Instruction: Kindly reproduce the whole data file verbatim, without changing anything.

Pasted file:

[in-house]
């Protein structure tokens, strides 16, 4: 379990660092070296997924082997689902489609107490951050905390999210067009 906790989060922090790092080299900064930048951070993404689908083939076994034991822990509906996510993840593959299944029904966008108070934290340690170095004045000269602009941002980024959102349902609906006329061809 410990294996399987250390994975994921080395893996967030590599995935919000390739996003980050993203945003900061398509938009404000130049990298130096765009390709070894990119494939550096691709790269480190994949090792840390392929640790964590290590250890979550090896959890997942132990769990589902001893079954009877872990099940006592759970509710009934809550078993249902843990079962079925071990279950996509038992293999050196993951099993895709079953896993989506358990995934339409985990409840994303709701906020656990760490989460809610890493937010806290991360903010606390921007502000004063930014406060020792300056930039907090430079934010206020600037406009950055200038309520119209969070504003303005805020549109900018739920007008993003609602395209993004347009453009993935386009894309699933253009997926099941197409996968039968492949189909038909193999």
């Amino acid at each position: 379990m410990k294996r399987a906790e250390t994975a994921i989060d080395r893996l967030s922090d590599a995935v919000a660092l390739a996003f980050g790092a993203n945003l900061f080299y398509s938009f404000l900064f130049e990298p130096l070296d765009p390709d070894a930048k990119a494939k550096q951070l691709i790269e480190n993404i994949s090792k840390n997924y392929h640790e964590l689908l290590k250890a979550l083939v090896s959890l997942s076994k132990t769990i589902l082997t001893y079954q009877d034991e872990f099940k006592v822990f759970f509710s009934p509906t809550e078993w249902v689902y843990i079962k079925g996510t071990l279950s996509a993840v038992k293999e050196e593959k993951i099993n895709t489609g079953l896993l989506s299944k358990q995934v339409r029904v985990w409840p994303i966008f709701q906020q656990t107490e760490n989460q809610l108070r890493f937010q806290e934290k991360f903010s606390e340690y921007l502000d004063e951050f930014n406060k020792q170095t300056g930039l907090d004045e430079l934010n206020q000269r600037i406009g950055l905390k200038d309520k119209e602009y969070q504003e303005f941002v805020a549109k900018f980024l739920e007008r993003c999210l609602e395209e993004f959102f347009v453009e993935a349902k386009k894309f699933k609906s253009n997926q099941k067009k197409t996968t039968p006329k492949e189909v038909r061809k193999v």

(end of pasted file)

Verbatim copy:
[in-house]
């Protein structure tokens, strides 16, 4: 379990660092070296997924082997689902489609107490951050905390999210067009 906790989060922090790092080299900064930048951070993404689908083939076994034991822990509906996510993840593959299944029904966008108070934290340690170095004045000269602009941002980024959102349902609906006329061809 410990294996399987250390994975994921080395893996967030590599995935919000390739996003980050993203945003900061398509938009404000130049990298130096765009390709070894990119494939550096691709790269480190994949090792840390392929640790964590290590250890979550090896959890997942132990769990589902001893079954009877872990099940006592759970509710009934809550078993249902843990079962079925071990279950996509038992293999050196993951099993895709079953896993989506358990995934339409985990409840994303709701906020656990760490989460809610890493937010806290991360903010606390921007502000004063930014406060020792300056930039907090430079934010206020600037406009950055200038309520119209969070504003303005805020549109900018739920007008993003609602395209993004347009453009993935386009894309699933253009997926099941197409996968039968492949189909038909193999």
């Amino acid at each position: 379990m410990k294996r399987a906790e250390t994975a994921i989060d080395r893996l967030s922090d590599a995935v919000a660092l390739a996003f980050g790092a993203n945003l900061f080299y398509s938009f404000l900064f130049e990298p130096l070296d765009p390709d070894a930048k990119a494939k550096q951070l691709i790269e480190n993404i994949s090792k840390n997924y392929h640790e964590l689908l290590k250890a979550l083939v090896s959890l997942s076994k132990t769990i589902l082997t001893y079954q009877d034991e872990f099940k006592v822990f759970f509710s009934p509906t809550e078993w249902v689902y843990i079962k079925g996510t071990l279950s996509a993840v038992k293999e050196e593959k993951i099993n895709t489609g079953l896993l989506s299944k358990q995934v339409r029904v985990w409840p994303i966008f709701q906020q656990t107490e760490n989460q809610l108070r890493f937010q806290e934290k991360f903010s606390e340690y921007l502000d004063e951050f930014n406060k020792q170095t300056g930039l907090d004045e430079l934010n206020q000269r600037i406009g950055l905390k200038d309520k119209e602009y969070q504003e303005f941002v805020a549109k900018f980024l739920e007008r993003c999210l609602e395209e993004f959102f347009v453009e993935a349902k386009k894309f699933k609906s253009n997926q099941k067009k197409t996968t039968p006329k492949e189909v038909r061809k193999v």